And the other point that seems to be missed here, is that college has become too expensive for many who DO belong there. Many have jumped to the conclusion that I have been writing about some sort of socialist movement that would completely abolish merit in College admissions. That’s not at all what I mean. We need colleges that are accessible to regular people who would do well in school if they could get there. What do we say to a student with the talent and smarts for success in college who can’t afford it? Go learn a trade?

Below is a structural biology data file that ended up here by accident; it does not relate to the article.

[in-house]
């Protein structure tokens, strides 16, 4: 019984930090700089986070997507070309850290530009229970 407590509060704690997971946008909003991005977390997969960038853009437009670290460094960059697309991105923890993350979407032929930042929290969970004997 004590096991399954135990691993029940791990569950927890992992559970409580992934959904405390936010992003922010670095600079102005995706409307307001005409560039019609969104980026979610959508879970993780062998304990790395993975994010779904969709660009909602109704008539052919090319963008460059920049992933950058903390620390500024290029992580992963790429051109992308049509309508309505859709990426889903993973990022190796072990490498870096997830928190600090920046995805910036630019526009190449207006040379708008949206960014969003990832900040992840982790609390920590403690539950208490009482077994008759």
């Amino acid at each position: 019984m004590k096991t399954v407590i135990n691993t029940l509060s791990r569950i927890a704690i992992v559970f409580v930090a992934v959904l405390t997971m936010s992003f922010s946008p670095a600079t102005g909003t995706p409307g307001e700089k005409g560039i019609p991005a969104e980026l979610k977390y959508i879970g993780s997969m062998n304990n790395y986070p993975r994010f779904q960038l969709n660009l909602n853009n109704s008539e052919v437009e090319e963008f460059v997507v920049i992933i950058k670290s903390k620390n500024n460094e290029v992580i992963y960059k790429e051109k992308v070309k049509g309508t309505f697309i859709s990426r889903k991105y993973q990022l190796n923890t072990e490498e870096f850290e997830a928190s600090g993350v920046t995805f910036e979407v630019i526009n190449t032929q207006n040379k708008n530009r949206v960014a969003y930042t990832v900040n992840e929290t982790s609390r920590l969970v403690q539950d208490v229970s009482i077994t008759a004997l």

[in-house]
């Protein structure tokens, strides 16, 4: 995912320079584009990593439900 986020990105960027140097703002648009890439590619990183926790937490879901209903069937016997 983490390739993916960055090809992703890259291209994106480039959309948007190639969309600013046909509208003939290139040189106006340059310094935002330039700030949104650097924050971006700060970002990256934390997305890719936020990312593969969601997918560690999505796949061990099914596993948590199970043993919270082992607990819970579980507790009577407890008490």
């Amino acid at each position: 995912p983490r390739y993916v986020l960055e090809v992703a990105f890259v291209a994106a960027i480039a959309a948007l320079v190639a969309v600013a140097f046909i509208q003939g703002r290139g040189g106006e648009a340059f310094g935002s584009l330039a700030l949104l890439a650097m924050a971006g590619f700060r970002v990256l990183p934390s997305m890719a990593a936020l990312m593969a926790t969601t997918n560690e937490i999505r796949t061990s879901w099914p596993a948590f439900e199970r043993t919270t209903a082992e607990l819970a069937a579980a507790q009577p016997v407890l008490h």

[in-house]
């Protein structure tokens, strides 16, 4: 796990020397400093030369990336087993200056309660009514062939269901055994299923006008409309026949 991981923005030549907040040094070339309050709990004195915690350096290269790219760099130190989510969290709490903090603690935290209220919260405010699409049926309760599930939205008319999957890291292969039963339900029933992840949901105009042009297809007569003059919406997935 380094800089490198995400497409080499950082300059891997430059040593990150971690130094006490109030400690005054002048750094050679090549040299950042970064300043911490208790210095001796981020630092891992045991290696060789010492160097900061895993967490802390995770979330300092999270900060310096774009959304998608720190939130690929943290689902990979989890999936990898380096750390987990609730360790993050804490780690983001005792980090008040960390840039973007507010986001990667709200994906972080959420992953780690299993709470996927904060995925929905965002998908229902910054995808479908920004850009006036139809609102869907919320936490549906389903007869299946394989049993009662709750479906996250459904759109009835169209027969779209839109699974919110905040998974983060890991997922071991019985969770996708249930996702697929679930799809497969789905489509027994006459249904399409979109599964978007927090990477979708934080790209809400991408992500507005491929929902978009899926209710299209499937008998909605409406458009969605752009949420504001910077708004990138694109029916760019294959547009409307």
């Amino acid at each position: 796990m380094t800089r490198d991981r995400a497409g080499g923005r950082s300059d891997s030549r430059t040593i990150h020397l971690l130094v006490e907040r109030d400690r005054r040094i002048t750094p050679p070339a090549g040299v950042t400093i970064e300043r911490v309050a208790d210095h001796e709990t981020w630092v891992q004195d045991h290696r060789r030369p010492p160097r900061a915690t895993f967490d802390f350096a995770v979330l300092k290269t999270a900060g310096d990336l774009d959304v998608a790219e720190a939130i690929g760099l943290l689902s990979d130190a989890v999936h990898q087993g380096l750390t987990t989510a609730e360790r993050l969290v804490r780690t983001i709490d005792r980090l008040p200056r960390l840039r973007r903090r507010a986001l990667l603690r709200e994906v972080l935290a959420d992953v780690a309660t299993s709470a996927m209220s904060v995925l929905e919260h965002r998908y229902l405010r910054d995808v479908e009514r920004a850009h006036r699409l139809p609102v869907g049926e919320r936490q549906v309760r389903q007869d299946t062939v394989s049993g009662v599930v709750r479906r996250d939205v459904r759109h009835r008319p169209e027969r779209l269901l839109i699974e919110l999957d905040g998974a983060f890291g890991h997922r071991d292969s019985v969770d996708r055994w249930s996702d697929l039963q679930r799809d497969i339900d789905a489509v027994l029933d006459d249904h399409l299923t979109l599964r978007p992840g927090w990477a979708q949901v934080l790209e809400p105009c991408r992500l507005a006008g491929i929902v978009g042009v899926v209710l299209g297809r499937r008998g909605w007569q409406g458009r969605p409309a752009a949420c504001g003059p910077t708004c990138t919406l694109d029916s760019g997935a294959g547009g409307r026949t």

• Mike